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ACTION ALERT: Pardon Edward Snowden


October 31, 2014
Katrina vanden Heuvel / The Washington Post & Ellen Nakashima and Ashkan Soltani / The Washington Post

It is time for President Obama to offer clemency to Edward Snowden, the courageous US citizen who revealed the Orwellian reach of the National Security Agency's sweeping surveillance of Americans. His actions may have broken the law, but his act, as the New York Times editorialized, did the nation "a great service."

http://www.washingtonpost.com/opinions/katrina-vanden-heuvel-obama-should-offer-clemency-to-edward-snowden/2014/10/27/b233b054-5dfe-11e4-91f7-5d89b5e8c251_story.html

Justice for Edward Snowden
Katrina vanden Heuvel / The Washington Post

(October 28, 2014) -- It is time for President Obama to offer clemency to Edward Snowden, the courageous US citizen who revealed the Orwellian reach of the National Security Agency's sweeping surveillance of Americans. His actions may have broken the law, but his act, as the New York Times editorialized, did the nation "a great service."

In an interview that The Nation magazine is publishing this week, Nation Contributing Editor Stephen Cohen and I asked Snowden his definition of patriotism. He sensibly argues patriotism is not "acting to benefit the government," but to "act on behalf of one's country. . . . You're not patriotic just because you back whoever's in power today. . . . You're patriotic when you work to improve the lives of the people of your country," including protecting their rights.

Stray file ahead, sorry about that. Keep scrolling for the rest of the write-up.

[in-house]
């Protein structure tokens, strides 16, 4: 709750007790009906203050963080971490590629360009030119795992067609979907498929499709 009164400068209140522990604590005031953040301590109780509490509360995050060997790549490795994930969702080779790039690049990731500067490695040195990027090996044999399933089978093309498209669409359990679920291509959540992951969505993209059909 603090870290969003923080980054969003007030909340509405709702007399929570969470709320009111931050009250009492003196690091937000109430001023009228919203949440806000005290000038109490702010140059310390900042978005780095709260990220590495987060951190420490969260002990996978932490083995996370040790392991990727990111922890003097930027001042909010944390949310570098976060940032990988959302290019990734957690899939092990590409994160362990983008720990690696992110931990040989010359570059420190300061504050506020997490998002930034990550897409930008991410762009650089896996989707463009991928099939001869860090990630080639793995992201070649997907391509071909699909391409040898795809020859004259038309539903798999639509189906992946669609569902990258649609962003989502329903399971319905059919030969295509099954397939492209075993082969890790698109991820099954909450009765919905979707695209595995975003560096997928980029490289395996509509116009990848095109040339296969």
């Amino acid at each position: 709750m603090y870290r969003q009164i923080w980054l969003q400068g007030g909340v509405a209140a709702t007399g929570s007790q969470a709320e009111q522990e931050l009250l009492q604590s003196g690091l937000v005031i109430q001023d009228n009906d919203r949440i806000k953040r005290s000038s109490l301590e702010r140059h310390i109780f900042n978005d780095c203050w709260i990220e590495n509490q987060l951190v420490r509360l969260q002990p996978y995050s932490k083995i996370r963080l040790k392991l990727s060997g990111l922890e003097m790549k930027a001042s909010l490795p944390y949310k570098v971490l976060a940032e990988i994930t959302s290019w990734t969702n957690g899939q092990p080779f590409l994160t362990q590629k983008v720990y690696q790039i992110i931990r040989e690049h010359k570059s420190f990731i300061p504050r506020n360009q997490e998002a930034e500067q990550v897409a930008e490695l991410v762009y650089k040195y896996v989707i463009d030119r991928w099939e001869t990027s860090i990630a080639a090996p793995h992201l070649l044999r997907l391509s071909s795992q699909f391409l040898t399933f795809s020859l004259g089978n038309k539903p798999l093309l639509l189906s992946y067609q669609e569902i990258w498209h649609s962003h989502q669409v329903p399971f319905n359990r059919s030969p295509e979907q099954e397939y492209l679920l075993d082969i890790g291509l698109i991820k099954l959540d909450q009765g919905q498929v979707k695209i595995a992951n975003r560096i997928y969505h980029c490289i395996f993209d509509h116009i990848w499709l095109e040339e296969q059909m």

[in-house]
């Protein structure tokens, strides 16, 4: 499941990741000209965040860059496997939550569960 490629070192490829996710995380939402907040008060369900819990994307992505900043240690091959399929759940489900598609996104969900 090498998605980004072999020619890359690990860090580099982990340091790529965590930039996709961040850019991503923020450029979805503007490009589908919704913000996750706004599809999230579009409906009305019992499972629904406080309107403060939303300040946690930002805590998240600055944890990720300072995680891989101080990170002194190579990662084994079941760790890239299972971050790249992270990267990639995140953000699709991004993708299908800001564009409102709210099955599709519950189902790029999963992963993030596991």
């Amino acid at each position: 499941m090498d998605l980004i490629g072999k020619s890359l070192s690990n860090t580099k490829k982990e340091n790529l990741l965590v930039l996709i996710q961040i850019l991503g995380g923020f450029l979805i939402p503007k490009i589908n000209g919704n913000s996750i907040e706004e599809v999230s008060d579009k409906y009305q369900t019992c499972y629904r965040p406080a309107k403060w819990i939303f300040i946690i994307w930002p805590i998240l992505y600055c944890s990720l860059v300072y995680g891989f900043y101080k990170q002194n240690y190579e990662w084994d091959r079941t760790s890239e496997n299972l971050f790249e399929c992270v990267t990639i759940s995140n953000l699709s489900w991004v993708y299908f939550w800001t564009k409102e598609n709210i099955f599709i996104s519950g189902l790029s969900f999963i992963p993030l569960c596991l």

That requires hard choices. When a government is trampling the rights of the people in secrecy, patriots have a duty to speak out. Snowden notes that there is no "oath of secrecy" for people who work for the government.

Contract employees like Snowden sign a form, a civil agreement, agreeing not to release classified information, opening themselves to civil or criminal prosecution if they do. "But you are also asked to take an oath, and that's the oath of service. The oath of service is not to secrecy, but to the Constitution -- to protect it against all enemies, foreign and domestic. That's the oath that I kept."

Snowden's actions revealed that the National Security Agency was collecting information, without a warrant, on millions of Americans. The revelations properly sparked outrage across the globe, and even in our somnambulant Congress. Countries and companies began seeking ways to curtail the invasion. Two federal judges have ruled that the NSA is guilty of trampling the Fourth Amendment protections of the Constitution.

As US District Judge Richard Leon, an appointee of George W. Bush, wrote, "I have little doubt that the author of our Constitution, James Madison, who cautioned us to beware ‘the abridgment of freedom of the people by gradual and silent encroachments by those in power,' would be aghast."

Even Obama, who has asserted a sweeping view of the national security prerogatives of the executive, was forced to appoint a commission to review the program. That commission issued a powerful critique of the NSA and called for a fundamental reform of its operations.



NSA Shouldn't Keep Phone Database,
Review Board Recommends

Ellen Nakashima and Ashkan Soltani / The Washington Post

(December 18, 2013) -- A panel appointed by President Obama to review the government's surveillance activities has recommended significant new limits on the nation's intelligence apparatus that include ending the National Security Agency's collection of virtually all Americans' phone records.